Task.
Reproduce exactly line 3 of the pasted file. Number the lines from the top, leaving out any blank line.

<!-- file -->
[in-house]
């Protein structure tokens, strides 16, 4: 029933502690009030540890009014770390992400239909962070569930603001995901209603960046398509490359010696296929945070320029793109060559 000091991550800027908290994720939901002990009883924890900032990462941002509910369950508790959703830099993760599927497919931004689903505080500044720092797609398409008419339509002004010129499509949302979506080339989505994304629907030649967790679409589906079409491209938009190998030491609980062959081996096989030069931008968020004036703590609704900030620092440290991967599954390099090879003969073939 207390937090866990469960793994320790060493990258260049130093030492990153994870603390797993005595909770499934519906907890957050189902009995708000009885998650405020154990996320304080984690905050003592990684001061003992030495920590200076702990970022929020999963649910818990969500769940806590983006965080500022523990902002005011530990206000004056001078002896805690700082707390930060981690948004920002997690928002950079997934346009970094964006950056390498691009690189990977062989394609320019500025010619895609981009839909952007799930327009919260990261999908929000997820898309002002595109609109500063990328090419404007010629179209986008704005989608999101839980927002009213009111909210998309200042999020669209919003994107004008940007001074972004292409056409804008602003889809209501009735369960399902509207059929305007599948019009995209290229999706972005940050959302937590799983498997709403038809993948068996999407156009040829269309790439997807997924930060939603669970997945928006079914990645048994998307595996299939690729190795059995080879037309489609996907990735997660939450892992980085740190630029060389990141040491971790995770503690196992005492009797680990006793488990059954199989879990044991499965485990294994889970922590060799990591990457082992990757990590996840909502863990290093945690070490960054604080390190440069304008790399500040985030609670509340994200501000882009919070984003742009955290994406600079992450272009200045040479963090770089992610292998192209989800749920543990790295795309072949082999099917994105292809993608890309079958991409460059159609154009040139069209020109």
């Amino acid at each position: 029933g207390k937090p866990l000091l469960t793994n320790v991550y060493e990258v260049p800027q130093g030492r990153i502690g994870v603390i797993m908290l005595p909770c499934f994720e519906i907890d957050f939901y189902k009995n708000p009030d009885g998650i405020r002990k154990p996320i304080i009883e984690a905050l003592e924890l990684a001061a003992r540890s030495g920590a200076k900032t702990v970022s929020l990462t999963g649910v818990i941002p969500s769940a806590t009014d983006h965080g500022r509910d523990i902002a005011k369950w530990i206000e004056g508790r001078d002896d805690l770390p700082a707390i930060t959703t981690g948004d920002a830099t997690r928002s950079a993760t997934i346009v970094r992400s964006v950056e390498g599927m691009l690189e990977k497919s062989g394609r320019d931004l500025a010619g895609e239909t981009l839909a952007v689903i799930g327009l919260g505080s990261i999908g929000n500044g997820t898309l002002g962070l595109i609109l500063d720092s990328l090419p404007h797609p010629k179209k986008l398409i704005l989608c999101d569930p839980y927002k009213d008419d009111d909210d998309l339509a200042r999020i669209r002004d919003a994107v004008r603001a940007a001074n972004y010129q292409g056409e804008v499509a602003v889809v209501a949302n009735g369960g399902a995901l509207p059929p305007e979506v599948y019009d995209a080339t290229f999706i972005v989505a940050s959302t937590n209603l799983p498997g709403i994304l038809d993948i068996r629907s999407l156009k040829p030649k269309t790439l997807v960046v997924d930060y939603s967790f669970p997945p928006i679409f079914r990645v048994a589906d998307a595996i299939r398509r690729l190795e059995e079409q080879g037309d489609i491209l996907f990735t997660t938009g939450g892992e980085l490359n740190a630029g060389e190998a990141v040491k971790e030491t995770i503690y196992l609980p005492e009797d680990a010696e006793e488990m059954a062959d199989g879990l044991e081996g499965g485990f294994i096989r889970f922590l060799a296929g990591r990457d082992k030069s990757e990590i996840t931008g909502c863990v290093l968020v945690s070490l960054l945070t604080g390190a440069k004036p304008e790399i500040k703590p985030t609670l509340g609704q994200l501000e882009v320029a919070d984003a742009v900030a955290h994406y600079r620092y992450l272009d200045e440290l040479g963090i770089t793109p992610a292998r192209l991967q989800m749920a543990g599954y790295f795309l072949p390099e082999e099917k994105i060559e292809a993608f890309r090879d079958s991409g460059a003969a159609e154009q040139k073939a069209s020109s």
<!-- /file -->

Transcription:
């Amino acid at each position: 029933g207390k937090p866990l000091l469960t793994n320790v991550y060493e990258v260049p800027q130093g030492r990153i502690g994870v603390i797993m908290l005595p909770c499934f994720e519906i907890d957050f939901y189902k009995n708000p009030d009885g998650i405020r002990k154990p996320i304080i009883e984690a905050l003592e924890l990684a001061a003992r540890s030495g920590a200076k900032t702990v970022s929020l990462t999963g649910v818990i941002p969500s769940a806590t009014d983006h965080g500022r509910d523990i902002a005011k369950w530990i206000e004056g508790r001078d002896d805690l770390p700082a707390i930060t959703t981690g948004d920002a830099t997690r928002s950079a993760t997934i346009v970094r992400s964006v950056e390498g599927m691009l690189e990977k497919s062989g394609r320019d931004l500025a010619g895609e239909t981009l839909a952007v689903i799930g327009l919260g505080s990261i999908g929000n500044g997820t898309l002002g962070l595109i609109l500063d720092s990328l090419p404007h797609p010629k179209k986008l398409i704005l989608c999101d569930p839980y927002k009213d008419d009111d909210d998309l339509a200042r999020i669209r002004d919003a994107v004008r603001a940007a001074n972004y010129q292409g056409e804008v499509a602003v889809v209501a949302n009735g369960g399902a995901l509207p059929p305007e979506v599948y019009d995209a080339t290229f999706i972005v989505a940050s959302t937590n209603l799983p498997g709403i994304l038809d993948i068996r629907s999407l156009k040829p030649k269309t790439l997807v960046v997924d930060y939603s967790f669970p997945p928006i679409f079914r990645v048994a589906d998307a595996i299939r398509r690729l190795e059995e079409q080879g037309d489609i491209l996907f990735t997660t938009g939450g892992e980085l490359n740190a630029g060389e190998a990141v040491k971790e030491t995770i503690y196992l609980p005492e009797d680990a010696e006793e488990m059954a062959d199989g879990l044991e081996g499965g485990f294994i096989r889970f922590l060799a296929g990591r990457d082992k030069s990757e990590i996840t931008g909502c863990v290093l968020v945690s070490l960054l945070t604080g390190a440069k004036p304008e790399i500040k703590p985030t609670l509340g609704q994200l501000e882009v320029a919070d984003a742009v900030a955290h994406y600079r620092y992450l272009d200045e440290l040479g963090i770089t793109p992610a292998r192209l991967q989800m749920a543990g599954y790295f795309l072949p390099e082999e099917k994105i060559e292809a993608f890309r090879d079958s991409g460059a003969a159609e154009q040139k073939a069209s020109s």